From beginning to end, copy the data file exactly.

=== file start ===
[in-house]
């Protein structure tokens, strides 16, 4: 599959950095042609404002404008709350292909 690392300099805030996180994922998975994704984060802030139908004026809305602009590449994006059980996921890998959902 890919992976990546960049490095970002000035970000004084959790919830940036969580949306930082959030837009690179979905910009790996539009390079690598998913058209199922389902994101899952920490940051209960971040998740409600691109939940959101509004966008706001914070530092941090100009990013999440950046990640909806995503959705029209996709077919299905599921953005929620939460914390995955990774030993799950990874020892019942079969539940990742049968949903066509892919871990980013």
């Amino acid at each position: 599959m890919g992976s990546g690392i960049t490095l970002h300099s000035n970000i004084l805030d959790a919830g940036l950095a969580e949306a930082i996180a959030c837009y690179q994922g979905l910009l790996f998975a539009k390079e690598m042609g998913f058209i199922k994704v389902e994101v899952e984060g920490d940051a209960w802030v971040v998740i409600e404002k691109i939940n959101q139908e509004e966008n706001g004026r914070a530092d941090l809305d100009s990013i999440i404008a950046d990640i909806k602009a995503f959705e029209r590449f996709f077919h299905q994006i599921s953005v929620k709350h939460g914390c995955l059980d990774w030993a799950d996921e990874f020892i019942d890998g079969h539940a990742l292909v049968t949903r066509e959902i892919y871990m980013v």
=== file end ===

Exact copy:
[in-house]
């Protein structure tokens, strides 16, 4: 599959950095042609404002404008709350292909 690392300099805030996180994922998975994704984060802030139908004026809305602009590449994006059980996921890998959902 890919992976990546960049490095970002000035970000004084959790919830940036969580949306930082959030837009690179979905910009790996539009390079690598998913058209199922389902994101899952920490940051209960971040998740409600691109939940959101509004966008706001914070530092941090100009990013999440950046990640909806995503959705029209996709077919299905599921953005929620939460914390995955990774030993799950990874020892019942079969539940990742049968949903066509892919871990980013």
């Amino acid at each position: 599959m890919g992976s990546g690392i960049t490095l970002h300099s000035n970000i004084l805030d959790a919830g940036l950095a969580e949306a930082i996180a959030c837009y690179q994922g979905l910009l790996f998975a539009k390079e690598m042609g998913f058209i199922k994704v389902e994101v899952e984060g920490d940051a209960w802030v971040v998740i409600e404002k691109i939940n959101q139908e509004e966008n706001g004026r914070a530092d941090l809305d100009s990013i999440i404008a950046d990640i909806k602009a995503f959705e029209r590449f996709f077919h299905q994006i599921s953005v929620k709350h939460g914390c995955l059980d990774w030993a799950d996921e990874f020892i019942d890998g079969h539940a990742l292909v049968t949903r066509e959902i892919y871990m980013v």